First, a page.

At Offworld, Leigh Alexander picks up a similar thread to look at the effects of typography in Kentucky Route Zero. And speaking of speaking, back at Pop Matters, Nick Dinicola pokes at the awkwardness of silent protagonists in leadership positions, looking at Battlefield 4 to point out that:

Our silence prevents us from ever becoming an active participant in this world. We can only ever be a free floating camera that’s either ignored or lectured to, and when we’re addressed with complex issues, we can only ever respond with a blank stare.

Lastly, Mattie Brice looks at interactivity in games and tarot through the lens of Scott McCloud’s Understanding Comics, pointing out how comics’ understanding of “closure”:

is the kind of interactivity that is shared by all mediums, where the piece requires imagination, for people to fill in themselves in the blanks knowingly or not. I’m starting to think that play is games’ version of closure, if it isn’t closure in and of itself.

Games and Spectators

There was also a flurry of writing about Let’s Plays this week. At FemHype, Emily G writes about how her early interest in Let’s Plays was soured by the community’s sexism and searingly concludes:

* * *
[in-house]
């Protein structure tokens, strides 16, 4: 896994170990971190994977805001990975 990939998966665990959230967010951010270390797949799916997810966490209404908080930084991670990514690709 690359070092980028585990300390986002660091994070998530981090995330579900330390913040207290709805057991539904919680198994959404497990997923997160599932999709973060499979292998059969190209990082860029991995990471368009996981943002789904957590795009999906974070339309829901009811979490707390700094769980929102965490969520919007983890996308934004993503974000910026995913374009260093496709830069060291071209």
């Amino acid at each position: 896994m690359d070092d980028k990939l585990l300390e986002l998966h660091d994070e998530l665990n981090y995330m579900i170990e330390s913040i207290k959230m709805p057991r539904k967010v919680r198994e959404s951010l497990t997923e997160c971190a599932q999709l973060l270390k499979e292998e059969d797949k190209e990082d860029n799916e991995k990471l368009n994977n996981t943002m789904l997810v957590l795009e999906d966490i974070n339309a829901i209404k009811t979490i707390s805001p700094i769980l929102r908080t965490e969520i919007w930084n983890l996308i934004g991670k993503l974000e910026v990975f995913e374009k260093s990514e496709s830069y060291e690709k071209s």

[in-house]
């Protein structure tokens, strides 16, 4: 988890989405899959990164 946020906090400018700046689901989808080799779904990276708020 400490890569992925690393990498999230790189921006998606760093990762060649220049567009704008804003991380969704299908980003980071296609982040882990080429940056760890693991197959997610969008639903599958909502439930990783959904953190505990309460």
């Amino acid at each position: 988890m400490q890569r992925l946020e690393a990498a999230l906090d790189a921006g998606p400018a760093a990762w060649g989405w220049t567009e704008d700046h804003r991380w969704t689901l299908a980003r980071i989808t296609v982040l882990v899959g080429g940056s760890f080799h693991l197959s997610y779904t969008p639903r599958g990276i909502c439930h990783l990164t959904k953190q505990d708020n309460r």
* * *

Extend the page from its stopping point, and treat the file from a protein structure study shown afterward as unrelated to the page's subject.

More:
The Let’s Playing community is a great opportunity to bring fans of games together to play together, share their experiences and opinions, and help shape the kind of games that people want. The problem, or one of the main problems, is that the two societally recognized halves of this community aren’t standing on equal footing yet. Female LPers are torn down and scared away from a community that they could positively impact. The question, really, is what the solution could be, and I think it really boils down to more women and girls fighting back against the negative connotations that come along with being a lady who Let’s Plays.

Exploring the emotional impact of making Let’s Plays, Jackson Tyler at Abnormal Mapping writes about the experience of making Let’s Plays of Super Mario every morning and how the ritual of public play and failure had an overall positive influence:

I’m not talking prescriptively here, games are not a replacement for legitimate mental health assistance and they never will be. But as a sort of personal exercise, the Morning Mario proved incredibly effective. Having to fail daily, and fail publically [sic] with no way to back out or move the goalpost, forced me to confront my daily anxieties, and gave me a safe space to create coping mechanisms that I can attempt to apply to areas of my life with stakes that remain incredibly high.